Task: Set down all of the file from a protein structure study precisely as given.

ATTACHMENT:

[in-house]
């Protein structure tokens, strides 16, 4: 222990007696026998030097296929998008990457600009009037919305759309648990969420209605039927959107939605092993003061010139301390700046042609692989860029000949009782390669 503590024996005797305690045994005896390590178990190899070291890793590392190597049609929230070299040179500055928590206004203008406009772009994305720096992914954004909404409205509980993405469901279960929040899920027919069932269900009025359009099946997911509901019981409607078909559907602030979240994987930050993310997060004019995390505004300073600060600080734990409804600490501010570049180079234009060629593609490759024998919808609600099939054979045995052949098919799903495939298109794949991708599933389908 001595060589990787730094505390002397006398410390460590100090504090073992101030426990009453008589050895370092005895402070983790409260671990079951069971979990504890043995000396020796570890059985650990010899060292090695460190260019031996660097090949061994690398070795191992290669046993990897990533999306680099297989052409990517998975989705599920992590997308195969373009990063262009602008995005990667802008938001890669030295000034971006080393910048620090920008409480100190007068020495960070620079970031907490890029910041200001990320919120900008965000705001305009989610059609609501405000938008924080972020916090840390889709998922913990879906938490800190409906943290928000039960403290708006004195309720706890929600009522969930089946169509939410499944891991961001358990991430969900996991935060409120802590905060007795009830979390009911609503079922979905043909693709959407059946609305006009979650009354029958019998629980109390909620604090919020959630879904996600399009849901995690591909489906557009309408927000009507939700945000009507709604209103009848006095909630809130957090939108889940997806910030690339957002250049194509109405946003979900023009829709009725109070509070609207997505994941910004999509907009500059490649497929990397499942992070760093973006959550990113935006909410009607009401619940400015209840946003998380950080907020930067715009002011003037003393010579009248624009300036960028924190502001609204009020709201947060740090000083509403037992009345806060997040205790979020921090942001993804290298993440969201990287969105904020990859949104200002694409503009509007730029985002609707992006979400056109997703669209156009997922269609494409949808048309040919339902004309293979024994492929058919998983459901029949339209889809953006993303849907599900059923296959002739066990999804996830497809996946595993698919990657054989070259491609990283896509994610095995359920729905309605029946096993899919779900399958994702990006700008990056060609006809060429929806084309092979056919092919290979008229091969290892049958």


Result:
[in-house]
């Protein structure tokens, strides 16, 4: 222990007696026998030097296929998008990457600009009037919305759309648990969420209605039927959107939605092993003061010139301390700046042609692989860029000949009782390669 503590024996005797305690045994005896390590178990190899070291890793590392190597049609929230070299040179500055928590206004203008406009772009994305720096992914954004909404409205509980993405469901279960929040899920027919069932269900009025359009099946997911509901019981409607078909559907602030979240994987930050993310997060004019995390505004300073600060600080734990409804600490501010570049180079234009060629593609490759024998919808609600099939054979045995052949098919799903495939298109794949991708599933389908 001595060589990787730094505390002397006398410390460590100090504090073992101030426990009453008589050895370092005895402070983790409260671990079951069971979990504890043995000396020796570890059985650990010899060292090695460190260019031996660097090949061994690398070795191992290669046993990897990533999306680099297989052409990517998975989705599920992590997308195969373009990063262009602008995005990667802008938001890669030295000034971006080393910048620090920008409480100190007068020495960070620079970031907490890029910041200001990320919120900008965000705001305009989610059609609501405000938008924080972020916090840390889709998922913990879906938490800190409906943290928000039960403290708006004195309720706890929600009522969930089946169509939410499944891991961001358990991430969900996991935060409120802590905060007795009830979390009911609503079922979905043909693709959407059946609305006009979650009354029958019998629980109390909620604090919020959630879904996600399009849901995690591909489906557009309408927000009507939700945000009507709604209103009848006095909630809130957090939108889940997806910030690339957002250049194509109405946003979900023009829709009725109070509070609207997505994941910004999509907009500059490649497929990397499942992070760093973006959550990113935006909410009607009401619940400015209840946003998380950080907020930067715009002011003037003393010579009248624009300036960028924190502001609204009020709201947060740090000083509403037992009345806060997040205790979020921090942001993804290298993440969201990287969105904020990859949104200002694409503009509007730029985002609707992006979400056109997703669209156009997922269609494409949808048309040919339902004309293979024994492929058919998983459901029949339209889809953006993303849907599900059923296959002739066990999804996830497809996946595993698919990657054989070259491609990283896509994610095995359920729905309605029946096993899919779900399958994702990006700008990056060609006809060429929806084309092979056919092919290979008229091969290892049958």